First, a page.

Terrible to Simply Average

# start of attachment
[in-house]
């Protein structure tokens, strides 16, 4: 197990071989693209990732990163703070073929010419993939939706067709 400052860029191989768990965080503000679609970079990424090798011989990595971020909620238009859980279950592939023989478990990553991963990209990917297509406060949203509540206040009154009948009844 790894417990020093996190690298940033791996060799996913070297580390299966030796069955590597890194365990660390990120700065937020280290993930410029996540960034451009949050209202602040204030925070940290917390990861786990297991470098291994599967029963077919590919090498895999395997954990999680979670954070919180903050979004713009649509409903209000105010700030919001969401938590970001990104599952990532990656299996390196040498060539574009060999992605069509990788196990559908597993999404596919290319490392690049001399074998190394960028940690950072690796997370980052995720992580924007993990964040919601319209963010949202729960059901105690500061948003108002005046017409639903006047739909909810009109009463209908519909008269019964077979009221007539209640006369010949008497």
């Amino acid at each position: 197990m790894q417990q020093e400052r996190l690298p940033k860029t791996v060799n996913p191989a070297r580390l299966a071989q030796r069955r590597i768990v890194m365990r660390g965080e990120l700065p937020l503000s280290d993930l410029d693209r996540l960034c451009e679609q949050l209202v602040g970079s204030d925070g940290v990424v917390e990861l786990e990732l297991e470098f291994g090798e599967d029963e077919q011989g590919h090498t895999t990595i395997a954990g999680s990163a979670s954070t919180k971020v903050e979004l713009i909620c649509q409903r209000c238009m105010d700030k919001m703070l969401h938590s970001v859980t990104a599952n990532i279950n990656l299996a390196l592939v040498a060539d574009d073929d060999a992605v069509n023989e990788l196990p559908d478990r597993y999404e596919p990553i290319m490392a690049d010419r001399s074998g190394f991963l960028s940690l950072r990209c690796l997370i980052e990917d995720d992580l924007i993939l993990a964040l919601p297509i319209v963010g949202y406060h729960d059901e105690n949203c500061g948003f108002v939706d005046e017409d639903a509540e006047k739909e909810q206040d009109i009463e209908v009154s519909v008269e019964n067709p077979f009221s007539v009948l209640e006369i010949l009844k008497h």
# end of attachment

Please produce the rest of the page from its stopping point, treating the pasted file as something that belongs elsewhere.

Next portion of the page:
I don’t plan on writing a business book anytime soon, but if I did, the book would be called Terrible to Simply Average. The title is a play on the book Good to Great by Jim C. Collins. Good to Great is about how good companies become great ones. My summary of Collins’ book is; get the right people on the team, the wrong people off the team, and hire as much talent as possible. An endless stream of talent injected into the corporate veins. The above may sound like I’m mocking the book. I’m not. There are a lot of bad business books. But Good to Great, while somewhat tedious, is one of the better business books I’ve read. My book idea is far more granular than looking at an entire company. I want to examine individual efforts, channels, and processes. I’ve seen no shortage of energy spent optimizing what is already good while ignoring what is below average. Much is said about focusing on a unique advantage and doubling down on what a company does best. So to head that discussion off, here’s a real example. Push ROI took over online ads management of an upstart medical weight loss provider, and the ads became incredibly successful. Seriously in the first week, the ads were getting leads at under $3 each. With the possible exception of ads for divorce attorneys, these are still the highest ROI ads I’ve ever seen. The problem was most other marketing channels, and even…Terrible to Simply Average

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